LAKE BUENA VISTA, Fla. — During the week in Florida, Red Sox general manager Theo Epstein and manager Terry Francona separately fielded questions of all sorts. They offered varied answers on some, a sign that the offseason separation may have caused a little lack of communication, some of which they even laughed about.
One item on which they were in sync was that of Mike Cameron. Both were encouraged by his progress and offseason recovery from sports hernia surgery, but both indicated they would need to see what he can offer once spring training rolls around. It was a mild vote of confidence, at best, for Cameron, soon to be 38 and, at the time, still a possibility to start for the Sox in 2011.
The hesitation both men seemingly had on Cameron was rendered an afterthought late Wednesday night, when the club reportedly agreed to a seven-year deal with outfielder Carl Crawford.
Epstein insisted during one of those sessions that he saw Jacoby Ellsbury transitioning back to center field after the failed year in left, but there was some ambiguity if Cameron was still in the mix in left. Now, it's simple: Crawford plays left, Ellsbury is in center and J.D. Drew is in right. That's your entirely left-handed, defensively gifted Red Sox outfield in 2011.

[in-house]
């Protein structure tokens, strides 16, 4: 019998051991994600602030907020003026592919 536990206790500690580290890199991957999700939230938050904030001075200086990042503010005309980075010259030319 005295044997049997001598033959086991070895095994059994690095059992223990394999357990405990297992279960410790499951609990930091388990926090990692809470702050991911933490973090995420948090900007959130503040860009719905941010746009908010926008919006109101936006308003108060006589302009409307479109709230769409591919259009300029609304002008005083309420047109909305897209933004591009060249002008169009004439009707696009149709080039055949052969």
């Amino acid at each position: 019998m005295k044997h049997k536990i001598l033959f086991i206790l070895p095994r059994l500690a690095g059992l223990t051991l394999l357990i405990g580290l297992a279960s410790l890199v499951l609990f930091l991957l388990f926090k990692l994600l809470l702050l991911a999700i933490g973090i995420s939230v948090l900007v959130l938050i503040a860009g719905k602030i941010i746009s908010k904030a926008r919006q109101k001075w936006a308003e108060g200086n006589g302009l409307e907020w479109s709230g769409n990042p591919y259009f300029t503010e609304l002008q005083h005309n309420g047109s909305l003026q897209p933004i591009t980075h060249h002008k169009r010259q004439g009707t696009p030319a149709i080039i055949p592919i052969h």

Cameron will now spell Drew on days when tough lefties are on the mound and may do the same from time to time for Ellsbury. He'll be an expensive backup ($7.25 million) but potentially a valuable one who can continue to give Ellsbury guidance in center field, the position that has seen Cameron win three Gold Gloves and perhaps get robbed of a few more. Crawford is among the best defensive left fielders in baseball and the same can be said of Drew in right, particularly at home.
Boston liked its outfield because it had options, movable parts and perhaps some depth with Cameron, Ellsbury, Drew and another piece they figured to add. They now love their outfield because the options and movable parts are limited by the addition of the best outfielder on the market.